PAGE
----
Jailed UAE lawyer awarded major human rights prize

A UAE lawyer sentenced to 10 years in 2013 for plotting against the regime was on Saturday awarded a major human rights award. Mohammed al-Roken was among 69 people jailed on charges of conspiring to overthrow the government following a mass trial criticised by rights groups. Awarding him the Ludovic Trarieux Award, th e prize committee said Roken had devoted two decades to defending...

al-monitor According to Amnesty International, UAE lawyer Mohammed al-Roken's trial "was marred by allegations of torture which were blatantly ignored" Photo by PIERRE ANDRIEU/AFP/File.

Topics covered

May 27, 2017

A UAE lawyer sentenced to 10 years in 2013 for plotting against the regime was on Saturday awarded a major human rights award.

Mohammed al-Roken was among 69 people jailed on charges of conspiring to overthrow the government following a mass trial criticised by rights groups.

Awarding him the Ludovic Trarieux Award, th

e prize committee said Roken had devoted two decades to defending fundamental freedoms.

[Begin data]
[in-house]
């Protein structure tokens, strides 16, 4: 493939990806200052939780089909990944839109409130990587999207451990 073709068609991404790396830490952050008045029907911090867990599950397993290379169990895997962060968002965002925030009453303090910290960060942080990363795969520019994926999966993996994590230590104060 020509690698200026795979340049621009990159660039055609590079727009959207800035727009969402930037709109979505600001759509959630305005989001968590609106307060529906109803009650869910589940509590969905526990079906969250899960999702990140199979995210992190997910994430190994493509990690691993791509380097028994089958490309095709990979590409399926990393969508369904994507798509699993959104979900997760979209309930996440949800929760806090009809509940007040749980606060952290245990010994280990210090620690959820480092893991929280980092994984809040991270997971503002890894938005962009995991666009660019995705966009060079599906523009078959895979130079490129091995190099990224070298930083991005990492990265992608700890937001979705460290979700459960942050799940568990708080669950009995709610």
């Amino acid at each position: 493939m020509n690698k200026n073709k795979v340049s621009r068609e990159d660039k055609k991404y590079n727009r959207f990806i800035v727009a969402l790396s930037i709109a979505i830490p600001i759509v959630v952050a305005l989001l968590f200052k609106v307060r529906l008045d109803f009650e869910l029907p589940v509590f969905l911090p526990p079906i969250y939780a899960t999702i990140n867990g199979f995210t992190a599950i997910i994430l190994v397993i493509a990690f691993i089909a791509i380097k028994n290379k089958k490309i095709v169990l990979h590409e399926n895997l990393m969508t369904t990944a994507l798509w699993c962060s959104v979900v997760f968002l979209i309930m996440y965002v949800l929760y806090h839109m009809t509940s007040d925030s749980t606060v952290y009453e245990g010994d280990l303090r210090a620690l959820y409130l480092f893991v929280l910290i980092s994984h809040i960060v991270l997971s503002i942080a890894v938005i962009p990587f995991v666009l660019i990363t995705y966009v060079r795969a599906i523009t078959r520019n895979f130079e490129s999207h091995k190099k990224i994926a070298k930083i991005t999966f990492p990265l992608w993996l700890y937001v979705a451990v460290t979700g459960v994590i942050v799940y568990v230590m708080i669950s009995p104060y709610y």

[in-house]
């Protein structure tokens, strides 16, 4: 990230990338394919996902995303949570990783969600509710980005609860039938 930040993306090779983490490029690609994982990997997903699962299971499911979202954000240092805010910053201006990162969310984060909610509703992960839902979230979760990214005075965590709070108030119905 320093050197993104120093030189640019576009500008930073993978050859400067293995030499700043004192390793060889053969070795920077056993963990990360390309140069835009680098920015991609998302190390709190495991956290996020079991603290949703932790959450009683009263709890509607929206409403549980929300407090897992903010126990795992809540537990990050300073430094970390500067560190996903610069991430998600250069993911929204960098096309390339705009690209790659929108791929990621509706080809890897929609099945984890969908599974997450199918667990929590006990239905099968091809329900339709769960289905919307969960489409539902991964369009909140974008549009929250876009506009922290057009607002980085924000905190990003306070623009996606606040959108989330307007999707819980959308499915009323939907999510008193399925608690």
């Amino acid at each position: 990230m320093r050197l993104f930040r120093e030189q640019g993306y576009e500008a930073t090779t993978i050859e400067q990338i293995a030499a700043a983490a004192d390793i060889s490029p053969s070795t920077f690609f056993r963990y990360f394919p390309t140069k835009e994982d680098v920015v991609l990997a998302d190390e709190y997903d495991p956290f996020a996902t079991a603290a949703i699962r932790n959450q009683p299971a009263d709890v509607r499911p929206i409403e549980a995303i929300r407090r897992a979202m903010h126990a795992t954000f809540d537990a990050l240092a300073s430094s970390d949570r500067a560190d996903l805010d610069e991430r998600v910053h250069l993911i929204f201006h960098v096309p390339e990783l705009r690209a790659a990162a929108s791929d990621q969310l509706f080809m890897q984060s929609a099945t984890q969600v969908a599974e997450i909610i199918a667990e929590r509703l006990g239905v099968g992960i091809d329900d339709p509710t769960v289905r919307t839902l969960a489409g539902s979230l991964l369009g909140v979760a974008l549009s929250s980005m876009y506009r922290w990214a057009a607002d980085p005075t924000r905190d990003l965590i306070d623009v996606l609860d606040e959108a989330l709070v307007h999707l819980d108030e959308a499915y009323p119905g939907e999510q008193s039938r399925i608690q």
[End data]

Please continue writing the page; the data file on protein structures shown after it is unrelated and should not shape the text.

A former head of the UAE Jurists' Association, Roken, 54, was arrested in July 2012, after taking on the defence of several government opponents, including seven islamists.

The prize jury lamented that Roken's trial had gone ahead behind closed doors and demanded his immediate release.

Amnesty International's Middle East and North Africa deputy director at the time staunchly criticised both the proceedings and the verdicts.

“Not only do the defendants appear to have been targeted simply because of their views, but they have been convicted on bogus charges and denied the basic right to a fair trial," said Hassiba Hadj Sahraoui.

"The only thing this trial shows is the fundamental flaws in the UAE justice system,” she added.

According to Amnesty the trial "was marred by allegations of torture which were blatantly ignored, the rights of defence were flaunted, and independent observers were banned from the court room".

The annual award, which is worth 20,000 euros ($22,000), recognises lawyers of any nationality who have sought to defend human rights, often at great risk to themselves.

The Luxembourg-instigated European Bar Human Rights Institute (IDHAE), made the award, named after Trarieux, who in 1898 founded France's Human Rights League (LDH).

Recommended Articles

Lebanese government under pressure to resign as protests continue
Hanan Hamdan | Beirut explosion | Aug 10, 2020
Turkey strikes PKK targets in Iraqi Kurdistan Sulaimaniyah province
Al-Monitor Staff | Turkish-Kurdish conflict | Aug 8, 2020
IMF calls for Lebanon reforms, explores ways to assist Beirut
Al-Monitor Staff | Beirut explosion | Aug 7, 2020
Google closes YouTube accounts linked to Iranian government
Al-Monitor Staff | Social Media | Aug 7, 2020
Trump administration goes for ‘360 degree’ diplomacy to help end Libya war
Week in Review | Libya conflict | Aug 7, 2020